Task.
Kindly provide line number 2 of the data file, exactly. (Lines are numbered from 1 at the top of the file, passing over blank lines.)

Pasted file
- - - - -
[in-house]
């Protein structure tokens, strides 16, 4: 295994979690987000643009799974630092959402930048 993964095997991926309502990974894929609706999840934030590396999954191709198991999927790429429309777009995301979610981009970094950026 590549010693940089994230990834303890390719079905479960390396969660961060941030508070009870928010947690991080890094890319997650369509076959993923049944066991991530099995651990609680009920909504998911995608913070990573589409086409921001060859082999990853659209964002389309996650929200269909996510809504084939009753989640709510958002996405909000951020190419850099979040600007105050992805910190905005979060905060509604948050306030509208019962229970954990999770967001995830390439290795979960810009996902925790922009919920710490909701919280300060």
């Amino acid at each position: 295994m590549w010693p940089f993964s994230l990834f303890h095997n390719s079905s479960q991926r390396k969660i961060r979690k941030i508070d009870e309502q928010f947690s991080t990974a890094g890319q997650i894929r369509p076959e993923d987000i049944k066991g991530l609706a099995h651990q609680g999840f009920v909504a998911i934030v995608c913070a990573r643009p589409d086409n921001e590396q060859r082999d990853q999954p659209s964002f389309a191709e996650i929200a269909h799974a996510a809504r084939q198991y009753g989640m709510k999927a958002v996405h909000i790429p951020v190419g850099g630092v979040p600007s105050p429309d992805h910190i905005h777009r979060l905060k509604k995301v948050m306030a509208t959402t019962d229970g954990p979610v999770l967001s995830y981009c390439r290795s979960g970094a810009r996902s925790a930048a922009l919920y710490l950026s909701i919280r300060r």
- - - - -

């Protein structure tokens, strides 16, 4: 295994979690987000643009799974630092959402930048 993964095997991926309502990974894929609706999840934030590396999954191709198991999927790429429309777009995301979610981009970094950026 590549010693940089994230990834303890390719079905479960390396969660961060941030508070009870928010947690991080890094890319997650369509076959993923049944066991991530099995651990609680009920909504998911995608913070990573589409086409921001060859082999990853659209964002389309996650929200269909996510809504084939009753989640709510958002996405909000951020190419850099979040600007105050992805910190905005979060905060509604948050306030509208019962229970954990999770967001995830390439290795979960810009996902925790922009919920710490909701919280300060």